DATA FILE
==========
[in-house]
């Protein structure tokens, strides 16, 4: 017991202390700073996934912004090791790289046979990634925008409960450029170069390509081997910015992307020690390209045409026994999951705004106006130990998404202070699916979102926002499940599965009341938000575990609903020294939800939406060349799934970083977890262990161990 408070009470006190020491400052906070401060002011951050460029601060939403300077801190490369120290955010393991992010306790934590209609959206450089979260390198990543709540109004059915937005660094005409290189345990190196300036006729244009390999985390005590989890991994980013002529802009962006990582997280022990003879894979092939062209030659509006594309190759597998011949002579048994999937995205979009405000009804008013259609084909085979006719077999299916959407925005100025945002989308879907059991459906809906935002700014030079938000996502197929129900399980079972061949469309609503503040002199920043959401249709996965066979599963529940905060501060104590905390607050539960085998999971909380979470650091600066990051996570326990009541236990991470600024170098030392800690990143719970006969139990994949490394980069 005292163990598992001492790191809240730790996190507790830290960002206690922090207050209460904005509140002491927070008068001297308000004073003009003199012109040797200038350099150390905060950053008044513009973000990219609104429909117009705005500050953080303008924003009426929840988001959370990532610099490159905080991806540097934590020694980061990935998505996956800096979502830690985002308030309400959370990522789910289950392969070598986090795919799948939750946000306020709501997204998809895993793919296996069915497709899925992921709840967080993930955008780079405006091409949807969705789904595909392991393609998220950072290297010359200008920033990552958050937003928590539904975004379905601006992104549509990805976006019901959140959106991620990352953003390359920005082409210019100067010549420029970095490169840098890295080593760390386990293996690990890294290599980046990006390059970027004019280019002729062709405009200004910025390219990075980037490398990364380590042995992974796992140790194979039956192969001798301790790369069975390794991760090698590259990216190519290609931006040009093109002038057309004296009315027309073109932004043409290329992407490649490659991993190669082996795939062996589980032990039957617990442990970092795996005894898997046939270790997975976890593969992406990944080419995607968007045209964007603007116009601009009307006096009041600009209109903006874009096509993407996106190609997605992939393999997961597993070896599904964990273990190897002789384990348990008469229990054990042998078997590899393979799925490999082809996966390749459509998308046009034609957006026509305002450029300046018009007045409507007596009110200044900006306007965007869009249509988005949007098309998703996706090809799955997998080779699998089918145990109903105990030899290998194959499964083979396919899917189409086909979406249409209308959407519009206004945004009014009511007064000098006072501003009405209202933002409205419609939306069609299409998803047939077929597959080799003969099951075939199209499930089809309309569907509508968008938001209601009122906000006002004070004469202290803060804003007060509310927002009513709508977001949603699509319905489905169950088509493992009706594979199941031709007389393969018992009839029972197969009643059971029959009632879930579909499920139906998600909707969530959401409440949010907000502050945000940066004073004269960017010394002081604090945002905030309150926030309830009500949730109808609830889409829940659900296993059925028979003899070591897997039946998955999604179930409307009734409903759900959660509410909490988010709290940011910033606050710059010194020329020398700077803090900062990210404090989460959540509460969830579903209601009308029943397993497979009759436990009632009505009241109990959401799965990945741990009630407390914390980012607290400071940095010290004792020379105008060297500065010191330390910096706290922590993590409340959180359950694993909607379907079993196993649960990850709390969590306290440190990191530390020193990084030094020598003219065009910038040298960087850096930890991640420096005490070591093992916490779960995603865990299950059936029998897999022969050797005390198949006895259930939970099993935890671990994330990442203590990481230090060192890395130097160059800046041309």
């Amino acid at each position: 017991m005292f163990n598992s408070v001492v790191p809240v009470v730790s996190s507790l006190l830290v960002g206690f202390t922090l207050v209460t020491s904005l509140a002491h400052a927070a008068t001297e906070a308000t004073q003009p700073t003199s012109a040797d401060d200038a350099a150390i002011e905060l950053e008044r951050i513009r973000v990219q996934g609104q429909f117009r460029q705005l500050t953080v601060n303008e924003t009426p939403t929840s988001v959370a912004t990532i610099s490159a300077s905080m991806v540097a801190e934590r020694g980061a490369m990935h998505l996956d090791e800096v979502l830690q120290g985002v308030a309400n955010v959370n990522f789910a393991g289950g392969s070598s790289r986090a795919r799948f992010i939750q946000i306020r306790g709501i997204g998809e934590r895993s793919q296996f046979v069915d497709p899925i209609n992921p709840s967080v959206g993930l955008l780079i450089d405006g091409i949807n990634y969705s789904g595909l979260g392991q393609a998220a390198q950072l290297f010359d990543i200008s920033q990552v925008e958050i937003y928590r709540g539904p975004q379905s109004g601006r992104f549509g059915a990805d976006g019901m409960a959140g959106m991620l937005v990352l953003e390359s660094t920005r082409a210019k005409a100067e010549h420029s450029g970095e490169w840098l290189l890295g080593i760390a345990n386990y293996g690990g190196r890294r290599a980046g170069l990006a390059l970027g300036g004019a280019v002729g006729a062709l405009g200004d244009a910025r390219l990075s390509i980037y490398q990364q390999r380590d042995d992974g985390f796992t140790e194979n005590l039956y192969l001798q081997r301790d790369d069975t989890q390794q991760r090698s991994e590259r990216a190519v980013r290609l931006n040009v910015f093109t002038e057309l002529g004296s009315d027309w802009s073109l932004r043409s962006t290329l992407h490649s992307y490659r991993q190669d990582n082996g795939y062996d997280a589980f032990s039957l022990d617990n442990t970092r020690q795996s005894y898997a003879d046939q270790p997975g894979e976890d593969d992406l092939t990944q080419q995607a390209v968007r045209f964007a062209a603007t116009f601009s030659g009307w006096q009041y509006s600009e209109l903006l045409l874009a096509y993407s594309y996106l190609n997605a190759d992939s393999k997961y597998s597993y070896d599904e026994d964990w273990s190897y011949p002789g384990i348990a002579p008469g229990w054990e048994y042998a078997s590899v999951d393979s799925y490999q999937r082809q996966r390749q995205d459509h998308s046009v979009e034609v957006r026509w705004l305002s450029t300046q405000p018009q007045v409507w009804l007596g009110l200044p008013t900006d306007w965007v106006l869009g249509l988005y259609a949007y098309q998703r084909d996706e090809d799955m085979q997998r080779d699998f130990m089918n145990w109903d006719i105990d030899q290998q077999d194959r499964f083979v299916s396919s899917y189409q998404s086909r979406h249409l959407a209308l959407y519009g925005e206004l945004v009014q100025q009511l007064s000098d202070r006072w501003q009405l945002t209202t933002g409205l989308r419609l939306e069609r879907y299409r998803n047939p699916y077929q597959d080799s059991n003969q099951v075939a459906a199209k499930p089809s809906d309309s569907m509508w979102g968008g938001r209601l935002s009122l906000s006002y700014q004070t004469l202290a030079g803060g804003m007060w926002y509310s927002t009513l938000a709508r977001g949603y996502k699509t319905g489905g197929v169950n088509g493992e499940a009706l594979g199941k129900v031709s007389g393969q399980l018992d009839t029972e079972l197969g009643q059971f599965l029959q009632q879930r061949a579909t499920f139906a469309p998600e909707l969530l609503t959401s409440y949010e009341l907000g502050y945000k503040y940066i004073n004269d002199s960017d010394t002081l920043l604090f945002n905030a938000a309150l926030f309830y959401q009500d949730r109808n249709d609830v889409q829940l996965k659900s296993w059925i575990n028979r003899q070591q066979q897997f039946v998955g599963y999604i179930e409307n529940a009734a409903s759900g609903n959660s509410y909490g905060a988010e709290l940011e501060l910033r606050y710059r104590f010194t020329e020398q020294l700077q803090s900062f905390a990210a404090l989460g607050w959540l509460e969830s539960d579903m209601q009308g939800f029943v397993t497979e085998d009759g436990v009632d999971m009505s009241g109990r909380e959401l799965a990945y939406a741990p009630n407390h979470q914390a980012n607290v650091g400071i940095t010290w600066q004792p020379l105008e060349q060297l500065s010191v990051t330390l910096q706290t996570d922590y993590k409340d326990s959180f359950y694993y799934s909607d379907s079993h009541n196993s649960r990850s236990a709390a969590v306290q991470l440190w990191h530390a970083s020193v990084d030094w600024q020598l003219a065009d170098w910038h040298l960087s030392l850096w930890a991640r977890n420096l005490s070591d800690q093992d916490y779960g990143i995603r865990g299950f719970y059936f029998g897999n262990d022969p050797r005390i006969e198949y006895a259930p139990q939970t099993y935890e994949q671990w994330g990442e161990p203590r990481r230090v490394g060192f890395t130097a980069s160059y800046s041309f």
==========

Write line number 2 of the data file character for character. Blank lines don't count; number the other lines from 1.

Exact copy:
């Protein structure tokens, strides 16, 4: 017991202390700073996934912004090791790289046979990634925008409960450029170069390509081997910015992307020690390209045409026994999951705004106006130990998404202070699916979102926002499940599965009341938000575990609903020294939800939406060349799934970083977890262990161990 408070009470006190020491400052906070401060002011951050460029601060939403300077801190490369120290955010393991992010306790934590209609959206450089979260390198990543709540109004059915937005660094005409290189345990190196300036006729244009390999985390005590989890991994980013002529802009962006990582997280022990003879894979092939062209030659509006594309190759597998011949002579048994999937995205979009405000009804008013259609084909085979006719077999299916959407925005100025945002989308879907059991459906809906935002700014030079938000996502197929129900399980079972061949469309609503503040002199920043959401249709996965066979599963529940905060501060104590905390607050539960085998999971909380979470650091600066990051996570326990009541236990991470600024170098030392800690990143719970006969139990994949490394980069 005292163990598992001492790191809240730790996190507790830290960002206690922090207050209460904005509140002491927070008068001297308000004073003009003199012109040797200038350099150390905060950053008044513009973000990219609104429909117009705005500050953080303008924003009426929840988001959370990532610099490159905080991806540097934590020694980061990935998505996956800096979502830690985002308030309400959370990522789910289950392969070598986090795919799948939750946000306020709501997204998809895993793919296996069915497709899925992921709840967080993930955008780079405006091409949807969705789904595909392991393609998220950072290297010359200008920033990552958050937003928590539904975004379905601006992104549509990805976006019901959140959106991620990352953003390359920005082409210019100067010549420029970095490169840098890295080593760390386990293996690990890294290599980046990006390059970027004019280019002729062709405009200004910025390219990075980037490398990364380590042995992974796992140790194979039956192969001798301790790369069975390794991760090698590259990216190519290609931006040009093109002038057309004296009315027309073109932004043409290329992407490649490659991993190669082996795939062996589980032990039957617990442990970092795996005894898997046939270790997975976890593969992406990944080419995607968007045209964007603007116009601009009307006096009041600009209109903006874009096509993407996106190609997605992939393999997961597993070896599904964990273990190897002789384990348990008469229990054990042998078997590899393979799925490999082809996966390749459509998308046009034609957006026509305002450029300046018009007045409507007596009110200044900006306007965007869009249509988005949007098309998703996706090809799955997998080779699998089918145990109903105990030899290998194959499964083979396919899917189409086909979406249409209308959407519009206004945004009014009511007064000098006072501003009405209202933002409205419609939306069609299409998803047939077929597959080799003969099951075939199209499930089809309309569907509508968008938001209601009122906000006002004070004469202290803060804003007060509310927002009513709508977001949603699509319905489905169950088509493992009706594979199941031709007389393969018992009839029972197969009643059971029959009632879930579909499920139906998600909707969530959401409440949010907000502050945000940066004073004269960017010394002081604090945002905030309150926030309830009500949730109808609830889409829940659900296993059925028979003899070591897997039946998955999604179930409307009734409903759900959660509410909490988010709290940011910033606050710059010194020329020398700077803090900062990210404090989460959540509460969830579903209601009308029943397993497979009759436990009632009505009241109990959401799965990945741990009630407390914390980012607290400071940095010290004792020379105008060297500065010191330390910096706290922590993590409340959180359950694993909607379907079993196993649960990850709390969590306290440190990191530390020193990084030094020598003219065009910038040298960087850096930890991640420096005490070591093992916490779960995603865990299950059936029998897999022969050797005390198949006895259930939970099993935890671990994330990442203590990481230090060192890395130097160059800046041309």